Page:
Micael scanned his son from head to foot. “Looks like you dressed for a funeral.”

Adam pursed his mouth as he fiddled with the knot of his ascot, then pushed it to the back of his neck. “What? Is it the shoes?”

He put his arm around the boy’s shoulder. “Just kidding, son. You look great… I suppose.” He smiled with pride as he studied his wife’s features in the young man’s face. “So, you going to miss high school?”

Adam beamed. “Not me.”

“I’ll bet your teachers will. The graduation of your class marks the end of secondary education in this country. At least for a long, long time. All that’s left are the few remedial institutions.”

“It’s just like all the other years, Dad. Another grade closes, a bunch of teachers and some school employees are out of work.”

“Kind of like the toy manufacturers several years ago,” Micael said. “Little by little they just disappeared.”

“It won’t be so bad for some of the teachers. I know a few of them had planned to retire anyway. And several others are going to teach at the university. Maybe I’ll have some of them as instructors in college. I know Mr. Yantz will be an assistant instructor in biological circuits.” Adam thought for a second. “Which reminds me. Will I be able to work at Genusys full time while I go to college? I figure I can handle the load since most of my subjects will be in robotics engineering. Those classes will be a snap.”

Micael grabbed Adam’s ascot and brought the knot to the front. “We’ll see.”

“But, Dad. I know genues inside out. And besides, I want to know everything I can about running the company.”

“Wait a second, son,” cut in Micael. “Just because your dad owns ten percent of the company doesn’t make you heir to the presidency of the corporation. Let’s take it a step at a time. I want you to study like other college students. You’ll work half-time to start with and then we’ll see. You can work more if it doesn’t interfere.”

“But when it comes to robotics engineering, you know I don’t need classes.” Adam turned his ascot knot so it was in back again. “Don’t forget I helped with genue olfactory sensation. I gave you the idea. And it was me who suggested the loop-back scheme that allowed us to make it an easy upgrade for the genues already produced.”

Micael brought his hands down on his son’s shoulders and held him with stiff arms. “Yes, I know, son. I’m sure Murl can thank you for his rudimentary sense of smell. But you have a lot more to learn at college than engineering and robotics. You need cyber-psych theory, signal dynamics, and information theory. And you need business, economics and management. And most of all, you need patience.” He yanked at the ascot. “And the knot goes in front.”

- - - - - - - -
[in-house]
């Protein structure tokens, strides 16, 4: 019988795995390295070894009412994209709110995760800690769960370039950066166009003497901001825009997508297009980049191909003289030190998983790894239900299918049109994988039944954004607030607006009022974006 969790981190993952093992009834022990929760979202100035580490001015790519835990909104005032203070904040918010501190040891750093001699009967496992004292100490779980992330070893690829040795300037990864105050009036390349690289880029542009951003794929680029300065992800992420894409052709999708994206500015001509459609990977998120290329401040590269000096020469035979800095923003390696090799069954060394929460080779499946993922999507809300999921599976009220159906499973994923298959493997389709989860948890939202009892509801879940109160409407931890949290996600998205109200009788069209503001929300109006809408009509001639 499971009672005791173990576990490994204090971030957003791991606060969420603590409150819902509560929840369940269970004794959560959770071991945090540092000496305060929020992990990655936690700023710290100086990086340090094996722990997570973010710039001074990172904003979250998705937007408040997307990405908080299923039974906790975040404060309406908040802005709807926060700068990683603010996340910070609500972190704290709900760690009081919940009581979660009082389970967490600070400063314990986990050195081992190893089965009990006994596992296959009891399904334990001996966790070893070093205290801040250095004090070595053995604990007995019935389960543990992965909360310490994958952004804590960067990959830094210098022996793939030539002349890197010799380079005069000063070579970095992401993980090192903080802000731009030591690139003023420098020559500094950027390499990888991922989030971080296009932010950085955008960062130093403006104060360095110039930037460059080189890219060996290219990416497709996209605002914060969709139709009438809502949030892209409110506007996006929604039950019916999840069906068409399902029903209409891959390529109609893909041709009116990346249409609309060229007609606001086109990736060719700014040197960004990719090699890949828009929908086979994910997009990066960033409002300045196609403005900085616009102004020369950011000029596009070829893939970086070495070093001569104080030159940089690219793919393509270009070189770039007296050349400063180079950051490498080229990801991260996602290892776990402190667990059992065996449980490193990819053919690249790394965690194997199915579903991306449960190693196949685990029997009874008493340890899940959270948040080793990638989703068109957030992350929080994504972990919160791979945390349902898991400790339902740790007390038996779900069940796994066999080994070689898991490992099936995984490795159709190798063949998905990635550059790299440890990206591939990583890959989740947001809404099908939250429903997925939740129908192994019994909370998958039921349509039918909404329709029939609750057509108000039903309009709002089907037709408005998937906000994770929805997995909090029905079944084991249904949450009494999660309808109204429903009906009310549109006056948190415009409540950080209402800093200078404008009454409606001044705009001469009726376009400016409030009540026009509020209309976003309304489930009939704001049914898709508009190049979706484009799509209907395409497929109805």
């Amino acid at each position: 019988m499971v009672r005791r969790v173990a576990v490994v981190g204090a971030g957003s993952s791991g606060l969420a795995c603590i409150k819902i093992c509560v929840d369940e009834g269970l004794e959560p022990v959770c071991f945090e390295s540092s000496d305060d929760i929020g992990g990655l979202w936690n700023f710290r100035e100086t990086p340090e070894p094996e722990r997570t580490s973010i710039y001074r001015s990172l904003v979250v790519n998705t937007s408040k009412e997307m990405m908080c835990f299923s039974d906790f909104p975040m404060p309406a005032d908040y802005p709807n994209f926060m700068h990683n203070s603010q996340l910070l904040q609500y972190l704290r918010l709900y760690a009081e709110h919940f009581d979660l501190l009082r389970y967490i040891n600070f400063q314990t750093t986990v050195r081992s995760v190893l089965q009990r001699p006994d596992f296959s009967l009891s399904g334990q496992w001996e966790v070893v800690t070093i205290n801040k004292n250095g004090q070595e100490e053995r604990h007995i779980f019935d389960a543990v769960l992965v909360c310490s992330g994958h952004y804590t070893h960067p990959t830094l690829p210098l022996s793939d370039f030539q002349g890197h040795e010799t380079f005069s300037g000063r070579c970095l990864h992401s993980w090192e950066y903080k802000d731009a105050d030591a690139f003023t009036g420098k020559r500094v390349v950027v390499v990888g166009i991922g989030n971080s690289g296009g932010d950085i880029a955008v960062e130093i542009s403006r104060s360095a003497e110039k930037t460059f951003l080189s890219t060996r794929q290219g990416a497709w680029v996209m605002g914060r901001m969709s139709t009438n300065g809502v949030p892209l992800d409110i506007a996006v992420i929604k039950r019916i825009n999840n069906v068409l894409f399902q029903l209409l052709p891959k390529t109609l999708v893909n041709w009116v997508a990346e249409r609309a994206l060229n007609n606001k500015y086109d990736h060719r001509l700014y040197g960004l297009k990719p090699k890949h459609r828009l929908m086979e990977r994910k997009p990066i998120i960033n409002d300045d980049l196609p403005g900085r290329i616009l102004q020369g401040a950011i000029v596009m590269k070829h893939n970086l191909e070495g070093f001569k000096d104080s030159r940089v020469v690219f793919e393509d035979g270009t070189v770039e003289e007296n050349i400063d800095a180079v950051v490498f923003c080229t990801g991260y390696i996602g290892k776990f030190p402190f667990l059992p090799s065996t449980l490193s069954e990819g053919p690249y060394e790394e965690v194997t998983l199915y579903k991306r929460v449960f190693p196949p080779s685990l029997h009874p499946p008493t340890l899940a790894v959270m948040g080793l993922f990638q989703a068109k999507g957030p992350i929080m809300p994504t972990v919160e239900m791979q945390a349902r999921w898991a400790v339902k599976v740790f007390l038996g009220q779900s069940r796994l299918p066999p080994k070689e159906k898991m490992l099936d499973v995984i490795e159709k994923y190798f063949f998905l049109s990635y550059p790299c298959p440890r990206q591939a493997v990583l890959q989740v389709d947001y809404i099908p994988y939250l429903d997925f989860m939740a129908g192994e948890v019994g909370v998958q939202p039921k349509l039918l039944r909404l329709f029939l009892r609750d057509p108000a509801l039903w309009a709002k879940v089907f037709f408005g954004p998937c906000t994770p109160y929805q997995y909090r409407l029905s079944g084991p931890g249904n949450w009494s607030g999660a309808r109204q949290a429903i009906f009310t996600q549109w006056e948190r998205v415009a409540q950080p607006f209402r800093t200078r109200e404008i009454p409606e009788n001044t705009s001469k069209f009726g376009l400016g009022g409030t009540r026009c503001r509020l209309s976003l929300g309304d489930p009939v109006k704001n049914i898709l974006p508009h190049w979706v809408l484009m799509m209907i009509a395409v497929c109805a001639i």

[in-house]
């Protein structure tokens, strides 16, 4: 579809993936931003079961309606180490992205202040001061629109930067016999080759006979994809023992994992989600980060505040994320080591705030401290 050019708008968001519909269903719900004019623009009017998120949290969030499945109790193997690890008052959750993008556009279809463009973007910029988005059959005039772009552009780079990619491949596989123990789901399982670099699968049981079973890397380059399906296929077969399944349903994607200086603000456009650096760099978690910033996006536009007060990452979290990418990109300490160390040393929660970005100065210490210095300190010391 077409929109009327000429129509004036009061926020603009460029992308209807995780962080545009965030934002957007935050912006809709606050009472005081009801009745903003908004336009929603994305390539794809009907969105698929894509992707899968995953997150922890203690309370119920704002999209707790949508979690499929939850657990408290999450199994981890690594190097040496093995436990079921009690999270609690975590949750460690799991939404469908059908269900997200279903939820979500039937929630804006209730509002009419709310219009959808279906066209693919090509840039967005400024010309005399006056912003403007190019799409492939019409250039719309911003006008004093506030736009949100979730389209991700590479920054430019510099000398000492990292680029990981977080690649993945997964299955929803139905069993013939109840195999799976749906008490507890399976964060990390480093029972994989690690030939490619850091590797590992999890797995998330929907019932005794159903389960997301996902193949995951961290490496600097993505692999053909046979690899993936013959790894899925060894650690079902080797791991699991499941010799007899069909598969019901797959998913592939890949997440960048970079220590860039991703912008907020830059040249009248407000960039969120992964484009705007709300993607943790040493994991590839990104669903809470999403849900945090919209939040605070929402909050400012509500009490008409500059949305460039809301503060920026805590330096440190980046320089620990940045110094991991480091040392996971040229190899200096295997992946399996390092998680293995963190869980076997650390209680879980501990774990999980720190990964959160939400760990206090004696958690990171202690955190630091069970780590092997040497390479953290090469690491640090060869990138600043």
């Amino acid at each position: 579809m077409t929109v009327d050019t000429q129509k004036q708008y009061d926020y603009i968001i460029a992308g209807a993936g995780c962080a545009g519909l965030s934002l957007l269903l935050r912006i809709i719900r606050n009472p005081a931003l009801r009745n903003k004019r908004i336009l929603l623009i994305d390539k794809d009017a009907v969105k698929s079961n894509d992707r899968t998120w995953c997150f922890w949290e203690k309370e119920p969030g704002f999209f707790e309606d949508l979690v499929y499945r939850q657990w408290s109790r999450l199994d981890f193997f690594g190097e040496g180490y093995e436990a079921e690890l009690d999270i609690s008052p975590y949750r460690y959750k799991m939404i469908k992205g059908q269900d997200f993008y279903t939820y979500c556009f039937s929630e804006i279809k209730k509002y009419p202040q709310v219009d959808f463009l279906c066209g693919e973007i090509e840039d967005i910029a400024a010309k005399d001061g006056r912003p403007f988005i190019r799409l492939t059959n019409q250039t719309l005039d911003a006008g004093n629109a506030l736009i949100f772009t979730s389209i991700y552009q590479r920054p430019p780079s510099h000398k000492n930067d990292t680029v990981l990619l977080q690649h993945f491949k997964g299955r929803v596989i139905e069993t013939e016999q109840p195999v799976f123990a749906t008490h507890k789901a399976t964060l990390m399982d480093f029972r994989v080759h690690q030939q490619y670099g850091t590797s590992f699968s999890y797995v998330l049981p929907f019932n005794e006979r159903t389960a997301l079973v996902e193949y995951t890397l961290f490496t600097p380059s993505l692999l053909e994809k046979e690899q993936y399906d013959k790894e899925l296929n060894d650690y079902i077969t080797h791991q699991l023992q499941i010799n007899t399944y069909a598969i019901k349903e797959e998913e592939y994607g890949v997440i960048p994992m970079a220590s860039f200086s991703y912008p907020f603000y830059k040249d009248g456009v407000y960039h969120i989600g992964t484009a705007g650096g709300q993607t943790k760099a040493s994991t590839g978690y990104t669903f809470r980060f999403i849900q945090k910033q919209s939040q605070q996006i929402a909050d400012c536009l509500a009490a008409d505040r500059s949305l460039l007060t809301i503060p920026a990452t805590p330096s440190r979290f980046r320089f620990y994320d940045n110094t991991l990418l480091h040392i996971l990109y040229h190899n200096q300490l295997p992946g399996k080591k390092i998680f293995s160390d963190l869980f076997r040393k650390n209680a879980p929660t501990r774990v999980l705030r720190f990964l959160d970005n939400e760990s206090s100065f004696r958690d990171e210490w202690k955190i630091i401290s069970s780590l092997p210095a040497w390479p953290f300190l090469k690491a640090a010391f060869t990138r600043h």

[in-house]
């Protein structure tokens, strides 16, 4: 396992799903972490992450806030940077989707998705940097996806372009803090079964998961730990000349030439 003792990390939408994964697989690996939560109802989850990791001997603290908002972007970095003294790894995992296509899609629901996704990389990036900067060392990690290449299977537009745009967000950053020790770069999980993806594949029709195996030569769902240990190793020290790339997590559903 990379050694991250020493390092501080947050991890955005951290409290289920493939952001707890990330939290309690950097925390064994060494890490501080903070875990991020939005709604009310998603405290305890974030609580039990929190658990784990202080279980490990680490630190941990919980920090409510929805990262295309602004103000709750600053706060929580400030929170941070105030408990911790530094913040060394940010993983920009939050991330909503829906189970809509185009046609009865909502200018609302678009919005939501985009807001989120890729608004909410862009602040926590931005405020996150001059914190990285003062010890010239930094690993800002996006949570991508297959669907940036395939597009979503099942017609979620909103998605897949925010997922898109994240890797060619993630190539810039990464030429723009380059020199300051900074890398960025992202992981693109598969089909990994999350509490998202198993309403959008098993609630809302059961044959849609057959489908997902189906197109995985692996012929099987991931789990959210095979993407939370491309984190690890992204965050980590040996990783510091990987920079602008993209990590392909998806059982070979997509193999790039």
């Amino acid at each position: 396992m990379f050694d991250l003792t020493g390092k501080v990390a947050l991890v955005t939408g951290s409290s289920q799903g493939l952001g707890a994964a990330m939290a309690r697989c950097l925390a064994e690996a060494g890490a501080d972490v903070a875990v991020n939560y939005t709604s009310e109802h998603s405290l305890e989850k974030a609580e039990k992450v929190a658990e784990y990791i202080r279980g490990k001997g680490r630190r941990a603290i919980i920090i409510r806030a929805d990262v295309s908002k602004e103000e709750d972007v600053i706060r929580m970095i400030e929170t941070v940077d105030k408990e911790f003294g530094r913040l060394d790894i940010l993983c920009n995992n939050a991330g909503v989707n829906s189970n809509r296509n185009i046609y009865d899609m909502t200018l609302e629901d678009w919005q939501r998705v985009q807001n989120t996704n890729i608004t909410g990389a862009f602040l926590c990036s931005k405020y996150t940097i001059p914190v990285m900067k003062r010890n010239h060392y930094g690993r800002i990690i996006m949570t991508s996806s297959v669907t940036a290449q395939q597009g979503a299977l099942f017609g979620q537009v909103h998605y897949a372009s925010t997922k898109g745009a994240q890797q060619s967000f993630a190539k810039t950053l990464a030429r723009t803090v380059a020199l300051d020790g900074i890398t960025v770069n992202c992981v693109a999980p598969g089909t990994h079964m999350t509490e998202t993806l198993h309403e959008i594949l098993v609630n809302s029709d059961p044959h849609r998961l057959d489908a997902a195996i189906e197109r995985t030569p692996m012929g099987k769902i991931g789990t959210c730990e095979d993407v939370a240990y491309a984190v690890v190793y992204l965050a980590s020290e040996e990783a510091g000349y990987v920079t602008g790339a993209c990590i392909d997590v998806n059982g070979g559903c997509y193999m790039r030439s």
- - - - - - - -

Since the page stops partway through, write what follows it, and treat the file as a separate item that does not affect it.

Dawna swirled into the room, her long, white, silken gown floating behind her. “I’m ready.” She put a hand on each of her men. “Come on. Let’s go. It’s a beautiful day for a graduation.”

“Wow, you’re a knock out,” said Micael as he and Adam each kissed her on opposite cheeks.

Dawna looked at each of them, her head moving side to side, up and down. They certainly looked like father and son. Although she was proud of both, she was glad that Adam’s personality was more like hers. He had his father’s sharp mind and curiosity, but like her he was more considerate, better humored, and somewhat of a dreamer—his father without the sharp edges. “Don’t we all look stunning.” She brushed at Adam’s shirt, then adjusted his ascot so the knot was in back.

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— 49 —

Micael sighed. “Poly-music, balloon shoes, ascot’s in back. What’s this world coming to?”

The three humans and one genue made their way to the front door where they were met by Konti, the newest member of the family. The two genues stood next to each other, identical in almost every respect except for the names embossed on their chests and the slightly hollower cheeks of Konti.

“Best of luck, Adam,” Murl said. He had no idea what that meant even though the concept had spent many an hour in one of his ideator loops. He turned to the protégé servant. “Say good-bye to the Wymans.” Konti did, although he too did not know the reason for such communication.

Murl watched the Wymans walking toward their deluxe town car. “Aren’t they the picture of an ideal family?” The scene was reminiscent of the movie classic Life With Father—a healthy, happy human family strolling in the bright sunlight, going off to some auspicious event.

Konti had a different perspective. “I suppose so. However, they would look more natural without their clothes.” Although he had seen only wholesome movies during his development, he could not see the logic in draping and covering the human form with materials of varying texture and color. In the past days he had seen each of the Wymans in the nude and found their natural state attractive enough—not genue-perfect, of course, but certainly close to that ideal. It did not occur to him that not all people shared that quality.

Murl reflected upon Konti’s observation and tried to picture the three Wymans getting in the car naked. “Perhaps. However, I don’t think they would share your opinion.”

“Murl, why do humans wear clothes, anyway?”